I can tell you the instant Josh Hader made me sit up and take notice. We’re going back a week and a half, to what was, for me, a lazy Friday night. I was watching the Brewers attempt to close out the Nationals, and the Brewers held a 1-0 lead in the top of the eighth. Hader took the mound, in relief of Jimmy Nelson.
Right away, Hader attacked Trea Turner and struck him out on three pitches. It was impressive, but, ehh, Turner will strike out. The next batter was Wilmer Difo, and Hader struck him out on six pitches. It was also impressive, but, ehh, Wilmer Difo. The third batter was Daniel Murphy. Murphy has developed into a power hitter without sacrificing much at all in the way of his making contact. Murphy remains one of the premier bat-to-ball hitters in either league. With two down and the bases empty, Hader went to work.
I get it. In one at-bat, anybody can dominate anybody. J.D. Davis is a third baseman for the Astros, and within the past couple weeks, he’s struck out Khris Davis, Marcus Semien, and Shin-Soo Choo. Baseball’s gonna baseball, and everything. But the at-bat above captures the moment I became a Josh Hader believer. That might even make me late to the party, I don’t know, but it says something when a young pitcher can make Daniel Murphy look like that. You don’t get to be the player Murphy is if you have a habit of taking ugly hacks.
Hader has yet to reach 40 innings in the major leagues. He’s 23 years old, and he’s been working in relief, after being a starter in the minors. We still can’t know all that much about what he’ll eventually become, yet one point is becoming crystal clear. It’s reflected right there in that at-bat against Murphy. Hader seems to possess a special fastball. It’s a fastball he likes to use — to this point, he’s thrown it four-fifths of the time. But despite that frequency, hitters have yet to catch up.
There’s a direct measure, and a proxy measure. Let’s go with the proxy first! Sure, we still have small samples, but let’s look at some plate-discipline data over the past decade. Setting a minimum of 30 innings pitched, here are the best individual pitcher-seasons, in terms of avoiding contact on pitches in the strike zone.
There’s Hader, hanging out with a number of freaks. The guy right below him would literally jump at home plate in the act of throwing the baseball. It doesn’t get better than being able to get whiffs on would-be strikes, because that ability reduces the need to try to get hitters to chase. As you might imagine, there’s a fairly strong relationship between getting in-zone whiffs and having a superlative heater. So now, why don’t we examine some fastballs thrown by southpaws in 2017? Here are said fastballs, in ascending order of contact rate.
Lest you think Hader is benefiting from a low minimum, he’s thrown a fastball just about 500 times. Roughly four times out of five, when Hader has thrown a pitch, it’s been a fastball. Roughly two times out of five, when opponents have swung at a Hader fastball, they’ve missed. That is a dominant rate. Presumably an unsustainable rate — it’s almost too extreme — but, good is good. Hader has one of those fastballs that’s just a real bitch to square up.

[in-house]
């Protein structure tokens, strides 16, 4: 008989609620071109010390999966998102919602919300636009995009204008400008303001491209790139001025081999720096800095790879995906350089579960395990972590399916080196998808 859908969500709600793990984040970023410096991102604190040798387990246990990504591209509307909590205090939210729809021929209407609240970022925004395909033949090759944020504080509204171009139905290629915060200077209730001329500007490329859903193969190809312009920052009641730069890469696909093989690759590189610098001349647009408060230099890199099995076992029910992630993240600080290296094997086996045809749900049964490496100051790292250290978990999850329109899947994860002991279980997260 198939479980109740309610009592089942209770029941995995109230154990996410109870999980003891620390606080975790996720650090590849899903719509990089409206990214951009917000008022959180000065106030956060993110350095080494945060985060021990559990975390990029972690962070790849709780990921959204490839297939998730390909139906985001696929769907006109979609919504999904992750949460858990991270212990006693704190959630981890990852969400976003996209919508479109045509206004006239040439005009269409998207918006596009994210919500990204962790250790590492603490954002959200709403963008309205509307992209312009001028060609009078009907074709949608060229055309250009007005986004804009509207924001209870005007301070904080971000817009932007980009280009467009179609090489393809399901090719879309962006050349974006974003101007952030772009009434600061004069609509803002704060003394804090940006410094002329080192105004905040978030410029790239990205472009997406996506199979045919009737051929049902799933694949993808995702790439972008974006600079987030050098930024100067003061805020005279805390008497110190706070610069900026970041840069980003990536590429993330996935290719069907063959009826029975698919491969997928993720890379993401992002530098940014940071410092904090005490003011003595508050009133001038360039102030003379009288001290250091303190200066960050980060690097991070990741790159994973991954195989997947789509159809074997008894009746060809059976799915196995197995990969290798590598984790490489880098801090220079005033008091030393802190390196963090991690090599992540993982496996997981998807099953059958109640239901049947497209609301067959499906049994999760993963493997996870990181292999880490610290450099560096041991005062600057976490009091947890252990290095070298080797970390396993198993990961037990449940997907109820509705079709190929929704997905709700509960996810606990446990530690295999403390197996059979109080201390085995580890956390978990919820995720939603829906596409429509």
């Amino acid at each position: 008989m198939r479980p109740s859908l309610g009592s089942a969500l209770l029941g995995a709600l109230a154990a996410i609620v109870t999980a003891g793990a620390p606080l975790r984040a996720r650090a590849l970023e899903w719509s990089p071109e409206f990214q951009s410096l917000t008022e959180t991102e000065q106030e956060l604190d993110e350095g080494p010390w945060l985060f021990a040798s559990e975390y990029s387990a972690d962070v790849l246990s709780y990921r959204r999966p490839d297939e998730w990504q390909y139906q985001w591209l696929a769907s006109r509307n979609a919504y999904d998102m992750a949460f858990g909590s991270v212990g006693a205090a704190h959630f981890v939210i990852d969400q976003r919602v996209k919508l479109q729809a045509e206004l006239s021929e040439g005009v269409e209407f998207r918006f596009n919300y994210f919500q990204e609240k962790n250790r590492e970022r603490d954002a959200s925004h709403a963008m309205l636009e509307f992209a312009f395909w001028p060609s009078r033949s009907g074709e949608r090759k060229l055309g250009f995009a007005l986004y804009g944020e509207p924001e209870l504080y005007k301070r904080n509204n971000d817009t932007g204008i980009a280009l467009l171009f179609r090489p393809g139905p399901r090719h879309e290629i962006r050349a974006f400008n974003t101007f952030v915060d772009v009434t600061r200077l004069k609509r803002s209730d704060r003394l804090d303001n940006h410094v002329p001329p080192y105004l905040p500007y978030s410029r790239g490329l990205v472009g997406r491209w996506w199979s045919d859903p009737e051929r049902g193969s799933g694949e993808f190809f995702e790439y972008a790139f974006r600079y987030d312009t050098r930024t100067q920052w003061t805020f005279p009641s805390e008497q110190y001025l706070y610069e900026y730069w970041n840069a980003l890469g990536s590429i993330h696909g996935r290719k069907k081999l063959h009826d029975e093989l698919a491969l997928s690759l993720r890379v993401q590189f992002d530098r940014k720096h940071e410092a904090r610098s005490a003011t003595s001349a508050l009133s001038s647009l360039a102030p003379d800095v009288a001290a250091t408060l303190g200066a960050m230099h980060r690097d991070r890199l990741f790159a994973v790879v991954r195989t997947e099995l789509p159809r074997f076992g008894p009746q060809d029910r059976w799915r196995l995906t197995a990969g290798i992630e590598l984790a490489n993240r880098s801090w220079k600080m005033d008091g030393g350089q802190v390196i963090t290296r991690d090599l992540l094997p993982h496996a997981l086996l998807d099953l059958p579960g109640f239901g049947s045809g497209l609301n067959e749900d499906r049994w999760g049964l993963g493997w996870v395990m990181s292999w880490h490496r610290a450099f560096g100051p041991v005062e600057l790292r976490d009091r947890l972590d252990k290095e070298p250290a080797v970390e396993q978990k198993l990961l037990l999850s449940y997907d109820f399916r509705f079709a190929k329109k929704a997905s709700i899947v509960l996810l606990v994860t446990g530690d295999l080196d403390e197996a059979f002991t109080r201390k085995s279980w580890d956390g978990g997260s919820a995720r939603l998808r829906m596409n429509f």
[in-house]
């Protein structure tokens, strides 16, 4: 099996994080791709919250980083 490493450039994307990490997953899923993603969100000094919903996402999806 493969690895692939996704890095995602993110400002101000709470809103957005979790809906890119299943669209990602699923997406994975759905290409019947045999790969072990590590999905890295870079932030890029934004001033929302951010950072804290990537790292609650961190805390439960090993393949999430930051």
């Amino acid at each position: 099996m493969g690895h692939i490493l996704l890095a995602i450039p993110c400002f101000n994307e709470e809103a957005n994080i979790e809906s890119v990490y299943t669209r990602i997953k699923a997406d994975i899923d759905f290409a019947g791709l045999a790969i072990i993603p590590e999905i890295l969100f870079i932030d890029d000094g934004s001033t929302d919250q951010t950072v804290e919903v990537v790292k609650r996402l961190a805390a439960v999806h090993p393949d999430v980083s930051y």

Why? Part of it is that Hader throws hard. He sits comfortably in the mid-90s, and he can get pretty close to 100. His velocity is good, but not necessarily elite. Statcast doesn’t peg him as having a high-spin fastball. Hader’s four-seamer does have a good amount of rise, but it’s nothing extraordinary. I think, to try to complete the understanding, we have to consider what it’s like to look out at Hader, from the box. About a month ago, Ben Lindbergh and I recorded a live podcast with Fernando Perez. I asked him at one point what makes a pitcher deceptive. He identified looking out at a bunch of knees and elbows. A lanky, sling-y delivery, like what Chris Sale has. Hader appears pretty similar, and he also throws slightly across his body, allowing him to stay closed longer. I haven’t had the experience of facing Hader, and, God willing, I never will, but I wouldn’t be surprised at all to learn that he makes it hard to pick up the baseball early. Blend that with 95 and you’ve got what you need to weaponize a fastball.
If there’s a concern, it’s that Hader’s command can waver. And, indeed, his walk rate is higher than he’d probably like, but even in this department, Hader is looking stronger and stronger. Here’s how his strike rate has moved since debuting with Milwaukee:
In Hader’s first month, he threw 60% strikes. In his second month, he threw 60% strikes. In his third month, he threw 68% strikes. I don’t know if it’ll stick, but Hader’s strike rate in the minors only dropped when he moved to Triple-A, which meant moving to Colorado Springs. Colorado Springs presents an extreme environment where it’s challenging to pitch consistently well, and maybe now Hader is beginning to undo that damage. The Brewers are certainly trusting him, as he’s throwing more and more high-leverage innings. And although the Brewers remain something of a playoff long shot in 2017, they’re coming off a road weekend sweep of the Cubs. Hader might be asked to fill more of the void left by an injured Jimmy Nelson. He doesn’t seem to be the least bit fatigued.
In the long run, the Brewers are only so concerned with Josh Hader’s 2017. It’s only his first year in the bigs, and in time they’d presumably like him to start. The good news, for the big picture, is that Hader seems to have a major-league fastball. The good news, for the smaller picture, is exactly the same. That fastball is lethal, and you can count Hader among the reasons the 2017 Brewers refuse to fade away.
Jeff made Lookout Landing a thing, but he does not still write there about the Mariners. He does write here, sometimes about the Mariners, but usually not.